Also the people who used to pay the land-tax, who were hitherto on the side of Alee, thought of stopping (the payment) of the land-tax. The people of Al-Ahwaaz also carried out an act of rebellion. Thus there was no denying the fact that Alee would be facing some economic and military difficulties. It was reported from Ash-Sha'bee that he said specifically with regard to this event that when the people of Nahrawaan were killed, many other people opposed him (as shortly mentioned). His regions revolted against him; Banu Naajiyah too revolted. Ibn al-Hadramee entered Basra (and found) its people in a revolt. The land-tax givers too thought of stopping its payment, and Sahl bn Hunayf, the viceroy of Alee bn Abee Taalib, may Allâh be pleased with him, was chased out of Persia.
On the other hand, Muaawiyyah, may Allâh be pleased with him, was secretly and openly planning how to weaken the power of the chief-of-the-believers, Alee – may Allâh be pleased with him. He exploited what his army had achieved in terms of (causing) disintegration and disharmony thus he sent an army to Egypt under the leadership of Amr bn Al-Aas – may Allâh be pleased with him, to capture and annex it to Syria.
Many factors contributed to the success of Amr bn Al-Aas in Egypt; among them were the following:
The preoccupation of the chief-of-the-believers, Alee, may Allâh be pleased with him, with the Khawaarij.
The laxity of the governor representing the chief-of-the-believers, Alee, in Egypt. That was the person of Muhammad bn Abee Bakr; he was not clever in administration unlike his predecessor, Qays bn Sa'd bn Ubaadah As-Saai'dee Al-Ansaaree. Thus he entered into war against those who were asking for the revenge of the death of Uthmaan; he did not manage them as did by his predecessor thus they could easily finish him.
The agreement between Muaawiyah and those calling for the revenge of Uthman's murder in Egypt; that thought aided him in capturing Egypt. [See Musannaf Abdir-Razzaaq, At-Tabaqaat Ibn Sa'd (3/83), Khilaafah Alee bn abee Taalib, Abdul-Hameed Alee (p.351); its chain is authentic]
Distance of Egypt form the seat of the chief-of-the-believers Alee, may Allâh be pleased with him, and its closeness to Syria.
The geographical nature of Egypt; it has a common boundary with Syria via Mount Sinai which seemed a natural extension (and prowess). Egypt added man-power and economic gain to Muawiyah, may Allâh be pleased with him. So also, Muawiyah sent his deputations to the Arabian Peninsula, Makkah, Madeenah and Yemen. But these deputations had not departed before the chief-of-the-believers sent those who would drive them back. Muawiyah worked on winning some tribal chiefs and workers of Alee to his side; he also made effort to draw back Qays bn Sa'd, Alee's governor over Egypt, but he could not achieve it. But he could stir up doubt in the servants of Alee and his advisers therein, thus Alee removed Sa'd bn Qays. The removal of Sa'd bn Qays was a great machination of Muawiyah. Just as he tried to draw back Ziyaad bn Abee-hi, the governor of Alee in Persia but Muawiyah failed in that regard. So also Muawiyah could stir up some important persons and governors due to what he promised them (of worldly benefits), and because of what they saw in the rising status of Muawiyah and the division in the camp of Alee. For instance Alee confirmed that in one of his sermons wherein he said:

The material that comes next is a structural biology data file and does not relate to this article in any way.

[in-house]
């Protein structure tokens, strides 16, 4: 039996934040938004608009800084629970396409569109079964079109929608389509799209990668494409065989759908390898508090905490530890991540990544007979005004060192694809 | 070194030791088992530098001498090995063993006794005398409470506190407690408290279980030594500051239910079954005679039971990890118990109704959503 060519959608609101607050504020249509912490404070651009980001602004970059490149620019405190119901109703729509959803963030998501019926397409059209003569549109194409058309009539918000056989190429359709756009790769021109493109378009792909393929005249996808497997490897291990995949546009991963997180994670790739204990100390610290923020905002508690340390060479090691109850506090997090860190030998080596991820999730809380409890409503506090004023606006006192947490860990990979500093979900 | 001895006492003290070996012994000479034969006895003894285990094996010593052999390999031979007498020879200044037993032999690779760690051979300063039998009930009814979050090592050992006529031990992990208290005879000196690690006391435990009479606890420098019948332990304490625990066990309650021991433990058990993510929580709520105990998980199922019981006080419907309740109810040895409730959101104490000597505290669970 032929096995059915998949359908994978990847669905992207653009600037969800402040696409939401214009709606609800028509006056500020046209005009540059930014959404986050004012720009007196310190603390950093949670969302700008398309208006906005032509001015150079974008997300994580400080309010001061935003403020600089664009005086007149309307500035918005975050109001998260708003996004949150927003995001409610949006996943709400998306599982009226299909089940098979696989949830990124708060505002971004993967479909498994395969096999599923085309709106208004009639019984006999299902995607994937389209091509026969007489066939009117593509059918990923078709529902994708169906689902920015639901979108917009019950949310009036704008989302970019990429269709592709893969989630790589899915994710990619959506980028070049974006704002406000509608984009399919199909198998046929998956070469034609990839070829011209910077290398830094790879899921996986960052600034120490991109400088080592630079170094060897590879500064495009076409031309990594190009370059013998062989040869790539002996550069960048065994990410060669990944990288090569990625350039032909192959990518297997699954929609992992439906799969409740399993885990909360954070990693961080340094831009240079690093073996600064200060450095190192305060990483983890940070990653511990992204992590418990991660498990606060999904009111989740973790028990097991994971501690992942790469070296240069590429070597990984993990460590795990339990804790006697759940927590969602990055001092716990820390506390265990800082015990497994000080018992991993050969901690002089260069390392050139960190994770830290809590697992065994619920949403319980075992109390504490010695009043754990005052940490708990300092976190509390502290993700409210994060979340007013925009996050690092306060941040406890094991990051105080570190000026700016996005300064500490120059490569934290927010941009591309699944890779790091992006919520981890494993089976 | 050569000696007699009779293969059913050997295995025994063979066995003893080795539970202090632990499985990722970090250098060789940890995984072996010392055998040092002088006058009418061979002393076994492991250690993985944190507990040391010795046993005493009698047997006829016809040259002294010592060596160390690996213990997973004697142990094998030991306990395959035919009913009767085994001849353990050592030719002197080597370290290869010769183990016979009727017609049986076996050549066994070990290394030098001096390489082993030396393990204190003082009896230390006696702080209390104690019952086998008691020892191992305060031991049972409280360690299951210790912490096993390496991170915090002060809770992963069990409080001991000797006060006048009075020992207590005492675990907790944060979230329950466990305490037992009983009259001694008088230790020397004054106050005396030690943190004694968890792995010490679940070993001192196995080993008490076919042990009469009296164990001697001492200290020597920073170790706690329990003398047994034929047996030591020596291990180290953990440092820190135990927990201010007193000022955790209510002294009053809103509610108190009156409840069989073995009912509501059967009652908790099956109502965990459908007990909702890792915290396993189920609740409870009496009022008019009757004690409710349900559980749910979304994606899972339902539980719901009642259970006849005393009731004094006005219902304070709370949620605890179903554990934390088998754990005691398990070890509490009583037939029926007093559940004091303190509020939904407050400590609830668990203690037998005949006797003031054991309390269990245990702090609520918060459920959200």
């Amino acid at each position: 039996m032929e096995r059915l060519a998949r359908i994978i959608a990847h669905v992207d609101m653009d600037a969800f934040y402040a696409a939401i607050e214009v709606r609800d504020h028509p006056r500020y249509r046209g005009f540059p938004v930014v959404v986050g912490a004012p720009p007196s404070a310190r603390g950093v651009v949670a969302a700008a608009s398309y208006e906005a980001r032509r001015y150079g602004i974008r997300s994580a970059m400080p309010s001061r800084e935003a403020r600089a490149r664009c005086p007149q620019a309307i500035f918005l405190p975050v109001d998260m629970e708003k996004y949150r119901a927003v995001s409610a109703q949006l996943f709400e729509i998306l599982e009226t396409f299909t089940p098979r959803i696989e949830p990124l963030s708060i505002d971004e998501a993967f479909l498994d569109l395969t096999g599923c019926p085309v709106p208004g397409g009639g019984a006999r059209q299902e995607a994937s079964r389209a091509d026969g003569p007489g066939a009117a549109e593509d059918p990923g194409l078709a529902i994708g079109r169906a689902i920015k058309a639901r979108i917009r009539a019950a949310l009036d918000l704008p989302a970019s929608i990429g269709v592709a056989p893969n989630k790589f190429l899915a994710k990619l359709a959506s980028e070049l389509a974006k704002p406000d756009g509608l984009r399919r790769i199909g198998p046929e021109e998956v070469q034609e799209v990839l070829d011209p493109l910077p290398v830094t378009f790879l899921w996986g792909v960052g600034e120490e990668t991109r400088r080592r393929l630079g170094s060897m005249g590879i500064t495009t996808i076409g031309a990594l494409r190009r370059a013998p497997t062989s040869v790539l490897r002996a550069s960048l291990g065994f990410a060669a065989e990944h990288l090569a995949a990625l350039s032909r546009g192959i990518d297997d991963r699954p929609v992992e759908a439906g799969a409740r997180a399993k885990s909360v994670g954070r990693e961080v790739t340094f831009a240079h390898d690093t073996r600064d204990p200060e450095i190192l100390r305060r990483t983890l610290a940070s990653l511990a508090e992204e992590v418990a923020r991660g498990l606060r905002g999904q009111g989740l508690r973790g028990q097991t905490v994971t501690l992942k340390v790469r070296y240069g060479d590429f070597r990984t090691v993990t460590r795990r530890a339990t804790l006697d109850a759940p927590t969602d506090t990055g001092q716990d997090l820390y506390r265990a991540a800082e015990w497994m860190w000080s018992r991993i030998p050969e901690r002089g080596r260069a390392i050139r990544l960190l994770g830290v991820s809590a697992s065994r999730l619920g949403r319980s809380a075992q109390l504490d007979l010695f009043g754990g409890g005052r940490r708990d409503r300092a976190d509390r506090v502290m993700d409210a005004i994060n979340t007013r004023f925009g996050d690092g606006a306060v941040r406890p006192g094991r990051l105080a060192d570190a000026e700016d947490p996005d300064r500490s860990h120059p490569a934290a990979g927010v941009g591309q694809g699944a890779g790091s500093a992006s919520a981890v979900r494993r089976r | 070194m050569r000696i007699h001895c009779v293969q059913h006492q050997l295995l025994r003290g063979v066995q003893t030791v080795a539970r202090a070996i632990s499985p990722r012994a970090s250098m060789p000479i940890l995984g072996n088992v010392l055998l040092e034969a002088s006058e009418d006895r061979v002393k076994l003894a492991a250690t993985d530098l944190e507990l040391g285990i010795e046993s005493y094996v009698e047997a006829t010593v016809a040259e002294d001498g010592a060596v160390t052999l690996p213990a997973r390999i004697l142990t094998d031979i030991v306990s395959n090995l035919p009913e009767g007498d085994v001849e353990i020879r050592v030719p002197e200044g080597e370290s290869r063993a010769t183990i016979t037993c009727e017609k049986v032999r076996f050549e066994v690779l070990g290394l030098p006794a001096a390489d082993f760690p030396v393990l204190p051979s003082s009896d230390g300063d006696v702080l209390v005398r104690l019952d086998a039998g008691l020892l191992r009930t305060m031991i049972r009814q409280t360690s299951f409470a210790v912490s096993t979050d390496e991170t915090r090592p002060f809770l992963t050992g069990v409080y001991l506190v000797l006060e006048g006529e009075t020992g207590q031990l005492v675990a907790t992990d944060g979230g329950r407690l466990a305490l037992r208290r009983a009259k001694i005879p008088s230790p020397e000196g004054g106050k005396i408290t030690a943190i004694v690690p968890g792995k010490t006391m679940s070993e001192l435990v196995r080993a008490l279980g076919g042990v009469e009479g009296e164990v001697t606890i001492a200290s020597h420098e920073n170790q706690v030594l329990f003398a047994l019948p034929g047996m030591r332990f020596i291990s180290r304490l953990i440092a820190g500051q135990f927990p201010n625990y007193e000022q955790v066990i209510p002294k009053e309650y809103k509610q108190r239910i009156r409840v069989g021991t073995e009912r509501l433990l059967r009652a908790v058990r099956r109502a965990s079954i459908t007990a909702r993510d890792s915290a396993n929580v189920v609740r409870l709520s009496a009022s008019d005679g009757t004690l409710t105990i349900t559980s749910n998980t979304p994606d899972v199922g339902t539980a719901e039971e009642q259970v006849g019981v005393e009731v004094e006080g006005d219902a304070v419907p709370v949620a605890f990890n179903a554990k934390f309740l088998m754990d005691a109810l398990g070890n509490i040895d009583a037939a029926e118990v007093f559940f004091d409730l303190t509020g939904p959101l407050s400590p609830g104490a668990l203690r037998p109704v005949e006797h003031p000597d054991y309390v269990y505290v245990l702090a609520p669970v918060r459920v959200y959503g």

'Indeed, tidings have emerged from the side of Muawiyah, I do not see except that these people will overcome you because of their unity over their falsehood and your division over your right; their obedience to their leader and your disobedience to your leader; their rendering of trusts while you breach them. I appointed so-and-so but he stole from the booty, breached the trust and took money to Muawiyah. I appointed another fellow, he too breached, betrayed and took money to Muawiyah. The betrayal is such that if I were to entrust any of them with a goblet, I fear if he will not establish a relationship over it. O Allâh, indeed, I hate them and they hate me, relieve them from me and relieve me from them.' [See At-Taarikh As-Sagheer Lil-Bukhaaree (1/125) with a broken chain but with other supportive chains.]